EK18

5+ Year Member
May 14, 2012
252
5
Status
Podiatry Student
I have a question for practicing podiatric physicians and graduating residents. Do you feel that you are limited in your practice of podiatry by your local state's podiatry scope legislation? What I mean to say is, do you feel that there are certain procedures that you are well trained and competent to perform for the lower extremity, but cannot because the state's podiatry law prohibits you from doing so? For example, I know that many states prohibit a podiatrist from amputating the foot or even amputating a toe. Is this a case where you feel like you are unfairly limited despite your capacity to perform such a procedure? Fortunately, only a handful of states still bar podiatrists from treating the ankle.

I ask as a curious future podiatric medical student from California. The reason I bring up amputation specifically is because one of the podiatrists I shadowed told me that diabetes was the main reason he had to perform amputations. As such, I thought amputations were the norm under a podiatrist's scope until I looked at various state podiatry legislations and saw that many states outlaw amputation under a podiatrist's scope (although I don't know why). Typically, physicians are limited not by their scope but by their post-graduate training. Are there practicing podiatrists who are limited not by their post-graduate training, but by their legal scope?

Thank you in advance for any responses.
 

PADPM

Membership Revoked
Removed
10+ Year Member
Feb 22, 2009
1,659
26
East Coast-maybe????
Status
Attending Physician
I have a question for practicing podiatric physicians and graduating residents. Do you feel that you are limited in your practice of podiatry by your local state's podiatry scope legislation? What I mean to say is, do you feel that there are certain procedures that you are well trained and competent to perform for the lower extremity, but cannot because the state's podiatry law prohibits you from doing so? For example, I know that many states prohibit a podiatrist from amputating the foot or even amputating a toe. Is this a case where you feel like you are unfairly limited despite your capacity to perform such a procedure? Fortunately, only a handful of states still bar podiatrists from treating the ankle.

I ask as a curious future podiatric medical student from California. The reason I bring up amputation specifically is because one of the podiatrists I shadowed told me that diabetes was the main reason he had to perform amputations. As such, I thought amputations were the norm under a podiatrist's scope until I looked at various state podiatry legislations and saw that many states outlaw amputation under a podiatrist's scope (although I don't know why). Typically, physicians are limited not by their scope but by their post-graduate training. Are there practicing podiatrists who are limited not by their post-graduate training, but by their legal scope?

Thank you in advance for any responses.
No. I don't feel limited at all. In regards to amputations, at the hospitals we cover in our practice, the amputations are referred TO us from vascular, infectious disease and orthopedics.
 
OP
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EK18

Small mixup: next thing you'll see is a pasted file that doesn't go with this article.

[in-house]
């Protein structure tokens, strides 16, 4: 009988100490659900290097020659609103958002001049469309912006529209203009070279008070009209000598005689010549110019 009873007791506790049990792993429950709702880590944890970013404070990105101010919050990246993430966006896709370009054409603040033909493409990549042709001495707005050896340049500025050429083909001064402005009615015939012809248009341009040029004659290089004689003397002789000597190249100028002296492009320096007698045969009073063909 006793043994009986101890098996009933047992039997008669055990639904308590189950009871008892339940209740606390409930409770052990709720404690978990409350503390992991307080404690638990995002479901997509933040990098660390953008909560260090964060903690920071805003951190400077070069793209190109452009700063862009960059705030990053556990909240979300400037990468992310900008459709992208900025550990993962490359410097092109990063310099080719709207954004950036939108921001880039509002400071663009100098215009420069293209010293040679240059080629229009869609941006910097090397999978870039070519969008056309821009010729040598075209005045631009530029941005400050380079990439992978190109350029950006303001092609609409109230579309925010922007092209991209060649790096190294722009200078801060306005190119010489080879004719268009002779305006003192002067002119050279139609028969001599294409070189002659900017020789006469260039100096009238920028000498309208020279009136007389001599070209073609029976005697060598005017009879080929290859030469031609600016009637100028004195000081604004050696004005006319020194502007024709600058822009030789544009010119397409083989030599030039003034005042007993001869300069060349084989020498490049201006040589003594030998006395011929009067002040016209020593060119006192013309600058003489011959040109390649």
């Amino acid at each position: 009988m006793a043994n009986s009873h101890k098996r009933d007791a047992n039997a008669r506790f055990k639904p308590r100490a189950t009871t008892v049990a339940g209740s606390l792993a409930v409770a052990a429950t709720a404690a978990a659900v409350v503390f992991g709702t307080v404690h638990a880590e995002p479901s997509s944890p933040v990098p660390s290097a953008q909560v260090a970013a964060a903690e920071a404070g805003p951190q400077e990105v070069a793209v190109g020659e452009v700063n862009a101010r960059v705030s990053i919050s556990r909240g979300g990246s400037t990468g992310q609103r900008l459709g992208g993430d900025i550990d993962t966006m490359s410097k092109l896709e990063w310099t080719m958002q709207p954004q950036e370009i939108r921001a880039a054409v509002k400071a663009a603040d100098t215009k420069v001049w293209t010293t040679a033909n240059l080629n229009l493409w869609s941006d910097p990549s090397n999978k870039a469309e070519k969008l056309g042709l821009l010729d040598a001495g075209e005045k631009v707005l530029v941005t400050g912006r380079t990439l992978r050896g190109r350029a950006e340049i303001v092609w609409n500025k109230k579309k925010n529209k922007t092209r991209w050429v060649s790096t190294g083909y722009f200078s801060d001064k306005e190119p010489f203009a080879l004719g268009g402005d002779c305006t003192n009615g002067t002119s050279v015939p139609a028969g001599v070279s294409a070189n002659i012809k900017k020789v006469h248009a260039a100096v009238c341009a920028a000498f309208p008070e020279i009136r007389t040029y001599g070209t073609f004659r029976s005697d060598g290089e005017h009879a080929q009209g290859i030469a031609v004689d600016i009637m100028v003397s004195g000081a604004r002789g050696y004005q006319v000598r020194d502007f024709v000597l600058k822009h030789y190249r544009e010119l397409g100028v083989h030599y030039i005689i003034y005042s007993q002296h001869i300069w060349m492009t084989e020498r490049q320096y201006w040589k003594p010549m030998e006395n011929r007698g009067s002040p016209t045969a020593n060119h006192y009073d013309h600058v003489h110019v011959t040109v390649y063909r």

5+ Year Member
May 14, 2012
252
5
Status
Podiatry Student
No. I don't feel limited at all. In regards to amputations, at the hospitals we cover in our practice, the amputations are referred TO us from vascular, infectious disease and orthopedics.
That is good to hear. Thank you for the response, PADPM.
 

diabeticfootdr

10+ Year Member
May 14, 2004
534
103
41
Los Angeles, CA
Status
Attending Physician
Do you feel that you are limited in your practice of podiatry by your local state's podiatry scope legislation? What I mean to say is, do you feel that there are certain procedures that you are well trained and competent to perform for the lower extremity, but cannot because the state's podiatry law prohibits you from doing so? For example, I know that many states prohibit a podiatrist from amputating the foot or even amputating a toe.
Yes, in some states podiatrists can not operate to their fullest potential when trying to save diabetic feet from amputation. Arizona is one that comes to mind as a state where amputation (of even a toe) is not in the podiatrists scope of practice.

In other states, you may be able to do a Charcot foot reconstruction with internal fixation, but you can't put a wire across the tibia if you decide external fixation is a better modality.

Lesson is, research the various state laws before you decide where to practice.
 

Ferocity

Membership Revoked
Removed
Jan 9, 2010
608
1
Status
Podiatry Student
Do we have a list of which states have no restrictions for pods below the knee?
 
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EK18

5+ Year Member
May 14, 2012
252
5
Status
Podiatry Student
Yes, in some states podiatrists can not operate to their fullest potential when trying to save diabetic feet from amputation. Arizona is one that comes to mind as a state where amputation (of even a toe) is not in the podiatrists scope of practice.

In other states, you may be able to do a Charcot foot reconstruction with internal fixation, but you can't put a wire across the tibia if you decide external fixation is a better modality.

Lesson is, research the various state laws before you decide where to practice.
I see. Some states like Kentucky did not state whether or not if podiatrists were permitted to perform amputations of the lower extremity. Would it be safe to do so because it still falls underneath the "surgical" scope of practice of a podiatrist, or is it dangerous to do anything that is not explicitly permitted in the legal scope?

Thank you for your response.